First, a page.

Entombed has existed in two forms over the last few years, but it appears as though things will soon be cleared up between the two entities as the Swedish Court of First Instance has ruled on the trademark case filed by founding guitarist Alex Hellid, along with Nicke Andersson and Uffe Cederlund. The trio took legal action against original singer LG Petrov over the band's name, as Petrov has been working under the moniker Entombed A.D. in his own version of the group over the last few years.

According to Blabbermouth, the Swedish Court of First Instance ruled in favor of Hellid's side, finding in favor on all points. "Naturally, we are delighted with the decision of the courts," the three musicians said in a statement to Blabbermouth. "It's a great relief that this issue is now finally ruled on and we can return to focusing on giving people more Entombed. We have discussed ideas and plans of what we want to do and look forward to working together on creating the best possible Entombed for the future, both in the recording studio and in a live setting."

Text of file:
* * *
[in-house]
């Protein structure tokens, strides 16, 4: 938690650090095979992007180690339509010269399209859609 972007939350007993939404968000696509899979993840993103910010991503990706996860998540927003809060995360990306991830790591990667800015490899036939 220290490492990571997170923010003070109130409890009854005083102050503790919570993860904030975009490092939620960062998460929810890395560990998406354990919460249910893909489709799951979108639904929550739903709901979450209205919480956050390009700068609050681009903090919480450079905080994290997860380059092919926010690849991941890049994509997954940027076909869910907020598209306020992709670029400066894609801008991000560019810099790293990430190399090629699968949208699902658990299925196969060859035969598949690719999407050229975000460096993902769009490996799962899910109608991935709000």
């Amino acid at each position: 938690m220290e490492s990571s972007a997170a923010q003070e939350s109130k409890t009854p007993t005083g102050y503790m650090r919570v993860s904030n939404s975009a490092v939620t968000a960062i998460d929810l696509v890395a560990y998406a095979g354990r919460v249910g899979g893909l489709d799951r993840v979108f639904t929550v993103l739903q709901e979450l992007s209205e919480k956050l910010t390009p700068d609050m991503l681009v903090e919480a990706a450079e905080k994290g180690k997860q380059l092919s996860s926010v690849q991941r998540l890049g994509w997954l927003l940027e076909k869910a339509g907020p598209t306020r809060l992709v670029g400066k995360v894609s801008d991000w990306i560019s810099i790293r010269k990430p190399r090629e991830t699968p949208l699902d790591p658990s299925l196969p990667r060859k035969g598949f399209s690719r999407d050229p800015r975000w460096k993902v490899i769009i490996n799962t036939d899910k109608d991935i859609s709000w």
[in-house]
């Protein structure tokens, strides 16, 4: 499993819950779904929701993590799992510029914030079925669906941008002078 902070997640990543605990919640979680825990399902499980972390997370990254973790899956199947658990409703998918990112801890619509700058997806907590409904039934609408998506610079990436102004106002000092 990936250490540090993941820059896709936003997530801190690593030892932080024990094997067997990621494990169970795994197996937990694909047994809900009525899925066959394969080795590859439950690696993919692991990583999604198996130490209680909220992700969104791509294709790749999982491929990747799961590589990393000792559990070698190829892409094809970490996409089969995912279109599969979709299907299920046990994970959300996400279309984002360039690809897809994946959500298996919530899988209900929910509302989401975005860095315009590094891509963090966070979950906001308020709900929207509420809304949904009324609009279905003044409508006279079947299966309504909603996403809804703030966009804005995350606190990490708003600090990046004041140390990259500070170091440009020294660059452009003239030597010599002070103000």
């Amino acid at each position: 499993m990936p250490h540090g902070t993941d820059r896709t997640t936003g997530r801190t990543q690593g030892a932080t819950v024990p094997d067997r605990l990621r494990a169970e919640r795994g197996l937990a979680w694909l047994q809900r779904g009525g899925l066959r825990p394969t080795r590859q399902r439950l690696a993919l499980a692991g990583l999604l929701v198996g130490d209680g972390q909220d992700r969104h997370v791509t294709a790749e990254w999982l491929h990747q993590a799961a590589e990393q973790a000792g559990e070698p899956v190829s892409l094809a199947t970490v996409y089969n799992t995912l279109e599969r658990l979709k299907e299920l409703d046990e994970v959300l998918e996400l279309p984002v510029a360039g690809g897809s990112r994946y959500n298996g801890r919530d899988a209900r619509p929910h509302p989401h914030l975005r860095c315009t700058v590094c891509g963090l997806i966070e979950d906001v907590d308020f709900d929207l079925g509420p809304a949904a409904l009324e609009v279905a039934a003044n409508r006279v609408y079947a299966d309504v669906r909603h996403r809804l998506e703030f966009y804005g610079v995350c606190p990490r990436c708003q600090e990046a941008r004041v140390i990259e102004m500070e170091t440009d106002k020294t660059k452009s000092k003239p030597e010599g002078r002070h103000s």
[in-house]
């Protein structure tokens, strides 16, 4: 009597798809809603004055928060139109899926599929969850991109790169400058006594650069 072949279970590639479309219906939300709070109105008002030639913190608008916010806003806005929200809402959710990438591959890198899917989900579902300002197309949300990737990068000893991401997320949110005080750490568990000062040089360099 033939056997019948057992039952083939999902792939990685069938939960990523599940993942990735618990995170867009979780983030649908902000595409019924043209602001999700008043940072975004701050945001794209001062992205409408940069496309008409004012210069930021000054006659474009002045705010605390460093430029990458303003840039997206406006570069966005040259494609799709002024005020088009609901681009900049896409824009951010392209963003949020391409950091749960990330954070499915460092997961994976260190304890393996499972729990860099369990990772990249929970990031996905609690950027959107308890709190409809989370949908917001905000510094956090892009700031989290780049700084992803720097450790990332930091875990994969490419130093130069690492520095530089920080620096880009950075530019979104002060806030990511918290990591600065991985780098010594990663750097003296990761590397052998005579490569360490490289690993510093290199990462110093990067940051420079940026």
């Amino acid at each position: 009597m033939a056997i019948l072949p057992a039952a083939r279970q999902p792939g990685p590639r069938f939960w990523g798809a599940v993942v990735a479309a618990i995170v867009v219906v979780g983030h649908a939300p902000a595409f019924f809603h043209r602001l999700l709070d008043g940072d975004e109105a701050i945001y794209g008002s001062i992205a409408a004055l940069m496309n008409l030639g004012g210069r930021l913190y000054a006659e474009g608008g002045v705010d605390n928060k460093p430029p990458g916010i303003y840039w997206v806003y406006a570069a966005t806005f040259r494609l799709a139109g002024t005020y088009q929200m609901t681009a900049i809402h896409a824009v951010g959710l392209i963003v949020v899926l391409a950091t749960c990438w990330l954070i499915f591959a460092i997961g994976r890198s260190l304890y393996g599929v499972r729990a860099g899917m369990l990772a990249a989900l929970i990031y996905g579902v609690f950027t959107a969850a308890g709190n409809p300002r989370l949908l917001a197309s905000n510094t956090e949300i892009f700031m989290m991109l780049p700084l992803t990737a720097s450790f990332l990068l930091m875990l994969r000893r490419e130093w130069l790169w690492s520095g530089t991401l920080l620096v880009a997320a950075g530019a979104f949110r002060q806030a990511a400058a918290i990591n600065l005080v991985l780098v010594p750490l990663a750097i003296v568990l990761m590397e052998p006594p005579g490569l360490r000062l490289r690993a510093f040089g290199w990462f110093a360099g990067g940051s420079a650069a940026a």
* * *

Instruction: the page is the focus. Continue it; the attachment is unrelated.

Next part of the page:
Hellid exited the band in 2014, with Petrov deciding to continue under the Entombed A.D. moniker. Hellid appealed the decision of Petrov continue but was unsuccessful. The guitarist then sought to file a trademark under the Entombed name, which further created a divide with Petrov. who filed a letter of protest against the registration. However, this time it was Petrov whose claims were rejected by the Patent and Registration office.

Entombed A.D. continued to record and play, with their sophomore set Dead Dawn arriving last year. Meanwhile, Hellid joined with Cederlund and Andersson in November last year to revisit their 1991 Clandestine album in full at Malmo Live. Their band had also played on the Close-Up Baten cruise. With the new ruling in place, it appears as though the Hellid, Cederlund and Andersson-led five piece will be able to continue under the Entombed name both as a live and recording entity.

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